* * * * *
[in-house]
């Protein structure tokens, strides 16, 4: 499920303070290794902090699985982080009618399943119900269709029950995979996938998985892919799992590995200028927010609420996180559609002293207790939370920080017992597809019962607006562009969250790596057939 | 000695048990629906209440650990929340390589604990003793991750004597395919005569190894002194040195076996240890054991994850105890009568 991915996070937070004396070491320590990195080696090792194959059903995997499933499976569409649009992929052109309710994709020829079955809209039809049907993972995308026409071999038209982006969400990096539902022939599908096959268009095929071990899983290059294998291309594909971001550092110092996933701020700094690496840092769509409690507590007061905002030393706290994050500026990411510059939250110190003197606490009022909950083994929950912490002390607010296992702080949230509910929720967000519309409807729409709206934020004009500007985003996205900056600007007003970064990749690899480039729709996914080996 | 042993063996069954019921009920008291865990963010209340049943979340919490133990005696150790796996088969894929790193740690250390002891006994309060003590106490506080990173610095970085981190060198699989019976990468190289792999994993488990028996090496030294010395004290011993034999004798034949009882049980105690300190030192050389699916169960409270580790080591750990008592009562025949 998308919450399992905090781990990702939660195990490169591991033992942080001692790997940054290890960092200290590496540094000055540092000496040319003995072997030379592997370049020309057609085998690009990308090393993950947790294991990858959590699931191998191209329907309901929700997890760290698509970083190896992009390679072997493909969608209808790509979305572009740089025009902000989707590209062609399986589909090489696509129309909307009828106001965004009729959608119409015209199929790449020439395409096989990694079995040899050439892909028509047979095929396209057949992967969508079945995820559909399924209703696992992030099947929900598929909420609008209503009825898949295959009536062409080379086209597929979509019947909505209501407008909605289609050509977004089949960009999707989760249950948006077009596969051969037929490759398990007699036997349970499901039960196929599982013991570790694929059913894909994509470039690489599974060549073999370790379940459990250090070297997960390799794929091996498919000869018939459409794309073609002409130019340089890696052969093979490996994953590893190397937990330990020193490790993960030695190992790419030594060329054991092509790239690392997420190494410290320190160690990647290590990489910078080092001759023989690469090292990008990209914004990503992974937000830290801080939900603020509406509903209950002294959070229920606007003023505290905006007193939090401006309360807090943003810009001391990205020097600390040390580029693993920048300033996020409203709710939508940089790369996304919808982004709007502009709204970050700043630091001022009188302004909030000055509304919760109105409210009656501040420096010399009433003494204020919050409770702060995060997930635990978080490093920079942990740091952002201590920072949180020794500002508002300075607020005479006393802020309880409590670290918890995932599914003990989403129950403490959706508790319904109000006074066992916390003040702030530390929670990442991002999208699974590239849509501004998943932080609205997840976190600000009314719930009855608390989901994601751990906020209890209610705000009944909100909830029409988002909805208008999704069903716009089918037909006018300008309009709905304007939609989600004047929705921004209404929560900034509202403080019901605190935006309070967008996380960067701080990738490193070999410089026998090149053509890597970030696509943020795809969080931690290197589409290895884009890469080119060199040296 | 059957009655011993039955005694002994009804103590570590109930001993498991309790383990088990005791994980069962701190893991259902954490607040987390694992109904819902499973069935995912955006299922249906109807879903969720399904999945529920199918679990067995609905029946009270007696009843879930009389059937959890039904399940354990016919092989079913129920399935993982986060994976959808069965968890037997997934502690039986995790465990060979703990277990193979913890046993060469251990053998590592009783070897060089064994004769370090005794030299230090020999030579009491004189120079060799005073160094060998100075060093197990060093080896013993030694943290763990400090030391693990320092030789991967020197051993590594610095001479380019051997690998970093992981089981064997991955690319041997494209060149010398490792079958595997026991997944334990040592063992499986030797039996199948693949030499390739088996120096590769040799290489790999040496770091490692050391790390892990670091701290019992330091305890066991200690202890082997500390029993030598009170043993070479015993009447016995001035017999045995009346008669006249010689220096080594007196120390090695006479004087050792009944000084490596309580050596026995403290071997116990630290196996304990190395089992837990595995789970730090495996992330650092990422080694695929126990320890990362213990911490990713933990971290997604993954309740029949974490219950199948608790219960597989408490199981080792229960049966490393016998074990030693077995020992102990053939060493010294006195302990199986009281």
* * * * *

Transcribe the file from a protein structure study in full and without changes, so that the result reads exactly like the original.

[in-house]
């Protein structure tokens, strides 16, 4: 499920303070290794902090699985982080009618399943119900269709029950995979996938998985892919799992590995200028927010609420996180559609002293207790939370920080017992597809019962607006562009969250790596057939 | 000695048990629906209440650990929340390589604990003793991750004597395919005569190894002194040195076996240890054991994850105890009568 991915996070937070004396070491320590990195080696090792194959059903995997499933499976569409649009992929052109309710994709020829079955809209039809049907993972995308026409071999038209982006969400990096539902022939599908096959268009095929071990899983290059294998291309594909971001550092110092996933701020700094690496840092769509409690507590007061905002030393706290994050500026990411510059939250110190003197606490009022909950083994929950912490002390607010296992702080949230509910929720967000519309409807729409709206934020004009500007985003996205900056600007007003970064990749690899480039729709996914080996 | 042993063996069954019921009920008291865990963010209340049943979340919490133990005696150790796996088969894929790193740690250390002891006994309060003590106490506080990173610095970085981190060198699989019976990468190289792999994993488990028996090496030294010395004290011993034999004798034949009882049980105690300190030192050389699916169960409270580790080591750990008592009562025949 998308919450399992905090781990990702939660195990490169591991033992942080001692790997940054290890960092200290590496540094000055540092000496040319003995072997030379592997370049020309057609085998690009990308090393993950947790294991990858959590699931191998191209329907309901929700997890760290698509970083190896992009390679072997493909969608209808790509979305572009740089025009902000989707590209062609399986589909090489696509129309909307009828106001965004009729959608119409015209199929790449020439395409096989990694079995040899050439892909028509047979095929396209057949992967969508079945995820559909399924209703696992992030099947929900598929909420609008209503009825898949295959009536062409080379086209597929979509019947909505209501407008909605289609050509977004089949960009999707989760249950948006077009596969051969037929490759398990007699036997349970499901039960196929599982013991570790694929059913894909994509470039690489599974060549073999370790379940459990250090070297997960390799794929091996498919000869018939459409794309073609002409130019340089890696052969093979490996994953590893190397937990330990020193490790993960030695190992790419030594060329054991092509790239690392997420190494410290320190160690990647290590990489910078080092001759023989690469090292990008990209914004990503992974937000830290801080939900603020509406509903209950002294959070229920606007003023505290905006007193939090401006309360807090943003810009001391990205020097600390040390580029693993920048300033996020409203709710939508940089790369996304919808982004709007502009709204970050700043630091001022009188302004909030000055509304919760109105409210009656501040420096010399009433003494204020919050409770702060995060997930635990978080490093920079942990740091952002201590920072949180020794500002508002300075607020005479006393802020309880409590670290918890995932599914003990989403129950403490959706508790319904109000006074066992916390003040702030530390929670990442991002999208699974590239849509501004998943932080609205997840976190600000009314719930009855608390989901994601751990906020209890209610705000009944909100909830029409988002909805208008999704069903716009089918037909006018300008309009709905304007939609989600004047929705921004209404929560900034509202403080019901605190935006309070967008996380960067701080990738490193070999410089026998090149053509890597970030696509943020795809969080931690290197589409290895884009890469080119060199040296 | 059957009655011993039955005694002994009804103590570590109930001993498991309790383990088990005791994980069962701190893991259902954490607040987390694992109904819902499973069935995912955006299922249906109807879903969720399904999945529920199918679990067995609905029946009270007696009843879930009389059937959890039904399940354990016919092989079913129920399935993982986060994976959808069965968890037997997934502690039986995790465990060979703990277990193979913890046993060469251990053998590592009783070897060089064994004769370090005794030299230090020999030579009491004189120079060799005073160094060998100075060093197990060093080896013993030694943290763990400090030391693990320092030789991967020197051993590594610095001479380019051997690998970093992981089981064997991955690319041997494209060149010398490792079958595997026991997944334990040592063992499986030797039996199948693949030499390739088996120096590769040799290489790999040496770091490692050391790390892990670091701290019992330091305890066991200690202890082997500390029993030598009170043993070479015993009447016995001035017999045995009346008669006249010689220096080594007196120390090695006479004087050792009944000084490596309580050596026995403290071997116990630290196996304990190395089992837990595995789970730090495996992330650092990422080694695929126990320890990362213990911490990713933990971290997604993954309740029949974490219950199948608790219960597989408490199981080792229960049966490393016998074990030693077995020992102990053939060493010294006195302990199986009281």